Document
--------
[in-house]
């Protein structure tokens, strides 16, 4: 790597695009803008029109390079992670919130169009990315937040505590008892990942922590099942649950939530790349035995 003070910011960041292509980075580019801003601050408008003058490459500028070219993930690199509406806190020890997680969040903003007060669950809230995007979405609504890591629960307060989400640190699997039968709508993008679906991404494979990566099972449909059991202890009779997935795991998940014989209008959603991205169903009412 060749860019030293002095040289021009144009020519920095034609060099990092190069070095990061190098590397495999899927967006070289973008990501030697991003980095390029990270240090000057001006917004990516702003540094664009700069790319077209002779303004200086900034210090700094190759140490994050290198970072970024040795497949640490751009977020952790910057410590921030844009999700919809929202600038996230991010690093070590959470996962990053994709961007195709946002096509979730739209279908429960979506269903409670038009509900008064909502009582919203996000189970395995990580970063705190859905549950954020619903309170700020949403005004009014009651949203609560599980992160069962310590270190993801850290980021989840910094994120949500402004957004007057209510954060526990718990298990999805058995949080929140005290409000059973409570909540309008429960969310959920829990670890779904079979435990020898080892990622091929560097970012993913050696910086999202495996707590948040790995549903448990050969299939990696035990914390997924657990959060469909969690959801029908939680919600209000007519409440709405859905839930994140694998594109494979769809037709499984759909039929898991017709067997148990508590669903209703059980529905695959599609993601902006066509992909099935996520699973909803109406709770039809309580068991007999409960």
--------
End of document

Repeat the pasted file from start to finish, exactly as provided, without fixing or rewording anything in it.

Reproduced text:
[in-house]
């Protein structure tokens, strides 16, 4: 790597695009803008029109390079992670919130169009990315937040505590008892990942922590099942649950939530790349035995 003070910011960041292509980075580019801003601050408008003058490459500028070219993930690199509406806190020890997680969040903003007060669950809230995007979405609504890591629960307060989400640190699997039968709508993008679906991404494979990566099972449909059991202890009779997935795991998940014989209008959603991205169903009412 060749860019030293002095040289021009144009020519920095034609060099990092190069070095990061190098590397495999899927967006070289973008990501030697991003980095390029990270240090000057001006917004990516702003540094664009700069790319077209002779303004200086900034210090700094190759140490994050290198970072970024040795497949640490751009977020952790910057410590921030844009999700919809929202600038996230991010690093070590959470996962990053994709961007195709946002096509979730739209279908429960979506269903409670038009509900008064909502009582919203996000189970395995990580970063705190859905549950954020619903309170700020949403005004009014009651949203609560599980992160069962310590270190993801850290980021989840910094994120949500402004957004007057209510954060526990718990298990999805058995949080929140005290409000059973409570909540309008429960969310959920829990670890779904079979435990020898080892990622091929560097970012993913050696910086999202495996707590948040790995549903448990050969299939990696035990914390997924657990959060469909969690959801029908939680919600209000007519409440709405859905839930994140694998594109494979769809037709499984759909039929898991017709067997148990508590669903209703059980529905695959599609993601902006066509992909099935996520699973909803109406709770039809309580068991007999409960």